Help on fabric puckering, please

Hi all. I'm very new to machine embroidery, and have been trying to
read everything I can get my hands on, and have learned a lot from
this group. Thanks for being here, and helping so much!
I've got a problem with the fabric on the designs I've been using
"puckering". I'm not talking about the kind of puckers caused by the
needle snagging on on the fabric, but almost the kind of pucker you
would get if you pinched the middle of a square of fabric between
thumb and forefinger, then turned it over, while still pinching it and
tried to lay it flat.
Is it possible that I'm not putting enough tension on my fabric and
simply don't have it taut enough in the hoop? If so, can you guys
think of any hints and tips to help me get it stretched tighter? It
seems to me I have it stretched as tight as it can go at the moment.
Could that be the problem?
I'm using 40wt rayon thread on the top, and 60wt bobbin thread, and
tearaway stabalizer on the bottom, and the fabric is simply cotton
broadcloth. These are commercially available designs (I haven't
managed to do much digitizing...yet!) This is on a brother PC-6500
machine. Don't know if that information is necessary at all, but
thought I might as well put it in now, rather than have you guys ask
me about them later.
TIA for any help those more experienced than I can offer.
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Hi! Congratulations on getting involved with machine embroidery--overwhelming at first, but so much fun! It sounds as if you're using the right threads, although some will tell you to use poly instead of rayon, but that shouldn't make a difference with the problem you're experiencing. One thing you probably need to do is use more than one layer of the stabilizer you're using, or else use a thicker one. If you don't want to hoop multiple layers, then just hoop one and "float" another underneath--it will get held in place as soon as you start stitching. As for the tautness, I've heard both extremes--I once went to a class presented by Jeannine Twigg, who is very knowledgeable, and she said to never tighten the screw once you've laid your inner hoop inside the outer hoop. When I first started in the hobby, the instructor said to make it so tight that the surface would be like a drum. In reality, I think there's a happy medium. Jeannine's idea was that you would only open the outer hoop enough that you could lay the inner hoop with the fabric held onto it in place, and then there would be no need to tighten, so you would avoid the risk of puckering the stabilizer or the fabric by tightening. But if you do it carefully, you can tighten somewhat without that happening. One thing you don't want to do much of is tugging on the fabric after you've hooped it to smooth it, because you will pull it off grain or stretch it. I've been very windy, and I hope I've made some sense. Hopefully others will have ideas for you as well. Good luck!--Jackie On Wed, 17 Sep 2003 01:26:27 GMT, LaffinMom wrote:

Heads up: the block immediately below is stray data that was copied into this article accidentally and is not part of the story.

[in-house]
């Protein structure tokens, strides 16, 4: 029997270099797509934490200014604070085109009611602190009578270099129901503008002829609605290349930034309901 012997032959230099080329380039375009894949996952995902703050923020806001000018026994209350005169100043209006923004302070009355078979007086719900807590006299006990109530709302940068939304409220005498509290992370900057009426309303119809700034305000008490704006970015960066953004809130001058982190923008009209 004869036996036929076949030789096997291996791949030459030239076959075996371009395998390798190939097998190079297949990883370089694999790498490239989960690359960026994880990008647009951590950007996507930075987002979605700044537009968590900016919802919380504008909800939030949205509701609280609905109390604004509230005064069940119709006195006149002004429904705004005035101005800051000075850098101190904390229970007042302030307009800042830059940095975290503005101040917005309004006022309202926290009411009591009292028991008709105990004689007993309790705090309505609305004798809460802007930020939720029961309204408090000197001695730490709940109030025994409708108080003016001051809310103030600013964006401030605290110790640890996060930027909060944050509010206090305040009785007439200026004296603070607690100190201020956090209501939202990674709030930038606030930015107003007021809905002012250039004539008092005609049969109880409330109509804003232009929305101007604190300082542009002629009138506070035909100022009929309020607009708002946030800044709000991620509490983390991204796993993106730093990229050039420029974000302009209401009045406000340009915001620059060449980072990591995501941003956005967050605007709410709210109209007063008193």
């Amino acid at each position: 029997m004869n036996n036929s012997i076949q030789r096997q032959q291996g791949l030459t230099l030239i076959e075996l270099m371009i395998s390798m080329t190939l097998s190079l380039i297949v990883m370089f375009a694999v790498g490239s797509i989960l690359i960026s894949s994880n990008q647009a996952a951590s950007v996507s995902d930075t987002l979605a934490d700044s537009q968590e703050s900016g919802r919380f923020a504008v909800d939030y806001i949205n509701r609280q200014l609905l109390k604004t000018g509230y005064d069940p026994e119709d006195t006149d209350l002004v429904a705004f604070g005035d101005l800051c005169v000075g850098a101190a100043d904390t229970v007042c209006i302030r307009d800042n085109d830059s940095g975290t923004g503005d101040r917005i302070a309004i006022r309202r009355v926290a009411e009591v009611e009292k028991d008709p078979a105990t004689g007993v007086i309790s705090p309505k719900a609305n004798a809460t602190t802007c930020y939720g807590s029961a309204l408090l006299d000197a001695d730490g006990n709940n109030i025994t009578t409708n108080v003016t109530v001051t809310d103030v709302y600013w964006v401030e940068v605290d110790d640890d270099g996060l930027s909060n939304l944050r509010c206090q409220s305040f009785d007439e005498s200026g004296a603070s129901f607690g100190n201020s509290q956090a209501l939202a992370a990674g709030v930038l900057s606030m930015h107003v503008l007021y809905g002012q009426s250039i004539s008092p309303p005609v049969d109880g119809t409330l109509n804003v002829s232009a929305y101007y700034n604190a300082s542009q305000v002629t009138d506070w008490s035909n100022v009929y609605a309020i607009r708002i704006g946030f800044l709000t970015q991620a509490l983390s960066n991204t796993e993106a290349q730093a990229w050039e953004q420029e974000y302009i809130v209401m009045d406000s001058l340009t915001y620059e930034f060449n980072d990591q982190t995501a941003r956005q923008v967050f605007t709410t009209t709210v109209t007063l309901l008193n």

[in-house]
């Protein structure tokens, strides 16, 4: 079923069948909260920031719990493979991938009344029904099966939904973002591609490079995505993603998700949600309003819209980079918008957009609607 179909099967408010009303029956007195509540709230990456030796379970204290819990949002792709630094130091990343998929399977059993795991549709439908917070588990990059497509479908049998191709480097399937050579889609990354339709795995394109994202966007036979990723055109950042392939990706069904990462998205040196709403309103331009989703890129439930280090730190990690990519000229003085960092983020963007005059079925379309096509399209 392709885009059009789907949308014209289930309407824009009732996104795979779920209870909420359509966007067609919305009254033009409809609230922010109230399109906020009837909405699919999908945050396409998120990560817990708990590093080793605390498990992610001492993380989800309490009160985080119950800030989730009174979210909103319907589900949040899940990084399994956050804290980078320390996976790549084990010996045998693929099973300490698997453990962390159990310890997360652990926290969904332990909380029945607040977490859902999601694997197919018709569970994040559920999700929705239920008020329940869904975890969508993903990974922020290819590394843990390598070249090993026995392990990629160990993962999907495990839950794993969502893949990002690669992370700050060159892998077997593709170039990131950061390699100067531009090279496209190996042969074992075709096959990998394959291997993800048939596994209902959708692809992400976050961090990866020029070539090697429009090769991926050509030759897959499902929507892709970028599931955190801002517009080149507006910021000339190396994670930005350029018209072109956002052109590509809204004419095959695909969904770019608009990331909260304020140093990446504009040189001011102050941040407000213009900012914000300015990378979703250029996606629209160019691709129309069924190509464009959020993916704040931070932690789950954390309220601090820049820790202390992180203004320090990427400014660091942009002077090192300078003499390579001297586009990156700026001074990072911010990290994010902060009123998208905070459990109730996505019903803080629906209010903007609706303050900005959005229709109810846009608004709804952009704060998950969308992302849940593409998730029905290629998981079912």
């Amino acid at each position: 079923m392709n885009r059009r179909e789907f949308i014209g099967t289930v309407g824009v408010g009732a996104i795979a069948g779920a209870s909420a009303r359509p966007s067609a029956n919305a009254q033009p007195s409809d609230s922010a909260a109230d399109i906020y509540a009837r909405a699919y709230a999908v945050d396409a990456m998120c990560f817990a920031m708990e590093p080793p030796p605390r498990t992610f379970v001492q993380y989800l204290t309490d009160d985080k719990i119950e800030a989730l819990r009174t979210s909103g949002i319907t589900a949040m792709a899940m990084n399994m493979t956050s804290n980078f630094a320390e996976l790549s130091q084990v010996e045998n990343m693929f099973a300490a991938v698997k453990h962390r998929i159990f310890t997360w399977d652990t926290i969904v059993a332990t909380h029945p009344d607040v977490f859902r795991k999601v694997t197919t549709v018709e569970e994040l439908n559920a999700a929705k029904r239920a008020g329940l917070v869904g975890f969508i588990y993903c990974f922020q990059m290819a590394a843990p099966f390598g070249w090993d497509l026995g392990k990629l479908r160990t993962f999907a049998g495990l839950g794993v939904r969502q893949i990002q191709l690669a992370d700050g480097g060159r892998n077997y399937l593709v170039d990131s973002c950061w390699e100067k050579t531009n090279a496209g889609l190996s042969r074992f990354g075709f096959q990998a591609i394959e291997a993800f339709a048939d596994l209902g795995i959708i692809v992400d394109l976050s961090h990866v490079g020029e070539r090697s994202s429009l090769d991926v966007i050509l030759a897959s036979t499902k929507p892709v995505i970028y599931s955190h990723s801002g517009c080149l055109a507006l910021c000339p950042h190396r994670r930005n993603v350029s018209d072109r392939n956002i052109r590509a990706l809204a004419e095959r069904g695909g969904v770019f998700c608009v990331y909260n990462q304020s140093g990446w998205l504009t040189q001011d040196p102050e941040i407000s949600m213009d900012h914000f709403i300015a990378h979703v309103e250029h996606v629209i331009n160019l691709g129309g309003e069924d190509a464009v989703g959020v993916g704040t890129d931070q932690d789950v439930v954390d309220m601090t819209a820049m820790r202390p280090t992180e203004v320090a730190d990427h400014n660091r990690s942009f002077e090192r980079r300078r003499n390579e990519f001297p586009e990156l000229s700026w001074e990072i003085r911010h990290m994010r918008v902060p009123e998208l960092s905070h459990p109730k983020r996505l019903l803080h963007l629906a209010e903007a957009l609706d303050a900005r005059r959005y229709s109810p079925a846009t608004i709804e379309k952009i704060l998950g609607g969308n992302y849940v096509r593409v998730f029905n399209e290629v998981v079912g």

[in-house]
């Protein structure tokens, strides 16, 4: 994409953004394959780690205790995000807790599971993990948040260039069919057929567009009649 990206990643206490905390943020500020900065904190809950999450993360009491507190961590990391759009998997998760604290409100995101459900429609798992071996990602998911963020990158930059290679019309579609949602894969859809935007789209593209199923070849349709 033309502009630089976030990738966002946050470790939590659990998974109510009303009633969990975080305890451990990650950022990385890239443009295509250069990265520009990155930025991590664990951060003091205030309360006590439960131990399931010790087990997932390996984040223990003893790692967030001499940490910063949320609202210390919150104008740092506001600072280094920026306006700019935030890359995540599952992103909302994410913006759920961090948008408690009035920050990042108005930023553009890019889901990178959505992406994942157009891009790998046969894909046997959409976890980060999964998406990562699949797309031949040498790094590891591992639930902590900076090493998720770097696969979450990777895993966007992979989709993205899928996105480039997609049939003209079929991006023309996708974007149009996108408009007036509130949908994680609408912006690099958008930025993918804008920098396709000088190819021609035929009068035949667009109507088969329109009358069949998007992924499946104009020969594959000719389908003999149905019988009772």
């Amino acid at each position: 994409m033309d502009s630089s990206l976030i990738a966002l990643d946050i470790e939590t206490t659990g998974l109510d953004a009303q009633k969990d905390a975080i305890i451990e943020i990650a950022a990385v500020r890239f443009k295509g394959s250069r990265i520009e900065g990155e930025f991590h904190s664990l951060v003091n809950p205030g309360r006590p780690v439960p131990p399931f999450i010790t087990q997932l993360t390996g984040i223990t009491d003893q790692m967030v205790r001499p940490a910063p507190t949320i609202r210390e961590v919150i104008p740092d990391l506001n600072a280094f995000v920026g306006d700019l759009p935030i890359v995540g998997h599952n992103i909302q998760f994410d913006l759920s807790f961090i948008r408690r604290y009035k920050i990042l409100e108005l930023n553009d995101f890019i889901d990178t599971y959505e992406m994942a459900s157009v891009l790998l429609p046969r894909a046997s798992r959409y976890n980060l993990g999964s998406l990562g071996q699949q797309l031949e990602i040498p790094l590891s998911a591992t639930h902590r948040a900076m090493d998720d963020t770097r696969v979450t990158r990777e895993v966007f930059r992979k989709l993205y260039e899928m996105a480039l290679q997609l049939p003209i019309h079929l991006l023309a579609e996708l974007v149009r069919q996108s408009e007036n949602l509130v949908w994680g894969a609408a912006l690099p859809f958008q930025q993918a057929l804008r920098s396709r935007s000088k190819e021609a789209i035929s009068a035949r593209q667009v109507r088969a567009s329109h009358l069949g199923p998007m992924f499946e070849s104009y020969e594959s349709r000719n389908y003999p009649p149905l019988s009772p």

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I suppose the pulling after the hooping was my mistake. Thanks so much for the information!
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I have been embroidering for a couple of years now. I very rarely hoop the fabric or garment I am working on. I use 505 spray to keep it in place. It doesn't gum up the works either. You also have a much better shot at getting the stabilizer hooped perfectly because you are not under pressure to get the fabric in there too. I usually print a mock up of the design and mark the placement on the stabilizer for stitchout. Hope this helps, Nana
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When I started I hooped both fabric and stabilizer, but then found that my stitchouts were puckering. So I spoke to the dealer and she said she hooped only the stabilizer and used the 505 spray. She also said that if I were going to hoop both fabric and stabilizer, not to do it too tight. However, I have found that if you are working on a project which will never (or will be rarely washed) and stabilizer is not critical, you can use the sticky stuff. I used to hoop that, too, until I got lazy and just cut the sticky stabilizer the same size as my hoop and stuck to the bottom of the hoop taut. Then I would place the fabric on top. I got the sticky stuff from Marathon Threads in Winnipeg. I suppose you could use the sticky stuff the way I do, and then attach the stabilizer (that is suited for your fabric) to your fabric and lay that on top of the sticky stabilizer. Has anyone tried this?
If your hoop gets sticky at the bottom, this is how to clean it. In a well-ventilated room, put goo-gone all around the hoop frame. Let it sit for 10 minutes or so (but not longer because if the goo-gone dries you will have to apply it again). Wear rubber or latex gloves and use a rag to roll off the sticky stuff. Do the best you can and if you don't get it all off, soak it in hot water and repeat procedure again. Now I have heard that some people just stick their hoops in the dishwasher. I haven't tried it and I am worried that the detergent would eventually ruin the metal. Any comments on this?
I hope this helps.
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Linda Guy

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